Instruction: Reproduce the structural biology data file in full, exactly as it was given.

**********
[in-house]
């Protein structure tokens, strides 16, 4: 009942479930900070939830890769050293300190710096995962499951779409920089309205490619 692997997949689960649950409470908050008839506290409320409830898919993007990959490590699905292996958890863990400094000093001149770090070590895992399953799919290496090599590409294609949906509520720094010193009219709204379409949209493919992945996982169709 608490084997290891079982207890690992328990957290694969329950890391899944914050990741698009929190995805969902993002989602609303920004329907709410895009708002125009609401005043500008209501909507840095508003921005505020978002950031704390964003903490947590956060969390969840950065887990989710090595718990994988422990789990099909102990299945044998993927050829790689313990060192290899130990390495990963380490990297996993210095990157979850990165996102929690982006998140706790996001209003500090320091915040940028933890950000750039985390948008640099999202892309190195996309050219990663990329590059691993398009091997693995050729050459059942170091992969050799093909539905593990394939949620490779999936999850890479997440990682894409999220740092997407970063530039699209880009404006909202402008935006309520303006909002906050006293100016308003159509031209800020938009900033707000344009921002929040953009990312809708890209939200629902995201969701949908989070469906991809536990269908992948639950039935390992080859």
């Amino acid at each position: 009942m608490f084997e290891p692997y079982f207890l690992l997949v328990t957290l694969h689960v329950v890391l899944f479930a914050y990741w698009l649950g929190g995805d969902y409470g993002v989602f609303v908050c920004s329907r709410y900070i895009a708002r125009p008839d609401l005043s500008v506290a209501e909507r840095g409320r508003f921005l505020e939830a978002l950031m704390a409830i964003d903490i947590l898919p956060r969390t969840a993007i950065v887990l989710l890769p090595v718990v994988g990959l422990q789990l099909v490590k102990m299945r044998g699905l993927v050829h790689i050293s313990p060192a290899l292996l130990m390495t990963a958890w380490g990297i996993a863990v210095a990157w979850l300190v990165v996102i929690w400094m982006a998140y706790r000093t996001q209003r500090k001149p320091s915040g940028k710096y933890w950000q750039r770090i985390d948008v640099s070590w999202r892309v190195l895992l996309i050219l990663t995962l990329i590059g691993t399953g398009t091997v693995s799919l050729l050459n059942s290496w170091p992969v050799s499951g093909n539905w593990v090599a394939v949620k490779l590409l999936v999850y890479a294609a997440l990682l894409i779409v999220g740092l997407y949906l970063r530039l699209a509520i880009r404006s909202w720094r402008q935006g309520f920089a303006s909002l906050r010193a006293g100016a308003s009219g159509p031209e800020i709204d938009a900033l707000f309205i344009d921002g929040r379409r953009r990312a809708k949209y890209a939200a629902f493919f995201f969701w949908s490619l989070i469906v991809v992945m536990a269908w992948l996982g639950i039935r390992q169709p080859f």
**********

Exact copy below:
[in-house]
């Protein structure tokens, strides 16, 4: 009942479930900070939830890769050293300190710096995962499951779409920089309205490619 692997997949689960649950409470908050008839506290409320409830898919993007990959490590699905292996958890863990400094000093001149770090070590895992399953799919290496090599590409294609949906509520720094010193009219709204379409949209493919992945996982169709 608490084997290891079982207890690992328990957290694969329950890391899944914050990741698009929190995805969902993002989602609303920004329907709410895009708002125009609401005043500008209501909507840095508003921005505020978002950031704390964003903490947590956060969390969840950065887990989710090595718990994988422990789990099909102990299945044998993927050829790689313990060192290899130990390495990963380490990297996993210095990157979850990165996102929690982006998140706790996001209003500090320091915040940028933890950000750039985390948008640099999202892309190195996309050219990663990329590059691993398009091997693995050729050459059942170091992969050799093909539905593990394939949620490779999936999850890479997440990682894409999220740092997407970063530039699209880009404006909202402008935006309520303006909002906050006293100016308003159509031209800020938009900033707000344009921002929040953009990312809708890209939200629902995201969701949908989070469906991809536990269908992948639950039935390992080859």
């Amino acid at each position: 009942m608490f084997e290891p692997y079982f207890l690992l997949v328990t957290l694969h689960v329950v890391l899944f479930a914050y990741w698009l649950g929190g995805d969902y409470g993002v989602f609303v908050c920004s329907r709410y900070i895009a708002r125009p008839d609401l005043s500008v506290a209501e909507r840095g409320r508003f921005l505020e939830a978002l950031m704390a409830i964003d903490i947590l898919p956060r969390t969840a993007i950065v887990l989710l890769p090595v718990v994988g990959l422990q789990l099909v490590k102990m299945r044998g699905l993927v050829h790689i050293s313990p060192a290899l292996l130990m390495t990963a958890w380490g990297i996993a863990v210095a990157w979850l300190v990165v996102i929690w400094m982006a998140y706790r000093t996001q209003r500090k001149p320091s915040g940028k710096y933890w950000q750039r770090i985390d948008v640099s070590w999202r892309v190195l895992l996309i050219l990663t995962l990329i590059g691993t399953g398009t091997v693995s799919l050729l050459n059942s290496w170091p992969v050799s499951g093909n539905w593990v090599a394939v949620k490779l590409l999936v999850y890479a294609a997440l990682l894409i779409v999220g740092l997407y949906l970063r530039l699209a509520i880009r404006s909202w720094r402008q935006g309520f920089a303006s909002l906050r010193a006293g100016a308003s009219g159509p031209e800020i709204d938009a900033l707000f309205i344009d921002g929040r379409r953009r990312a809708k949209y890209a939200a629902f493919f995201f969701w949908s490619l989070i469906v991809v992945m536990a269908w992948l996982g639950i039935r390992q169709p080859f």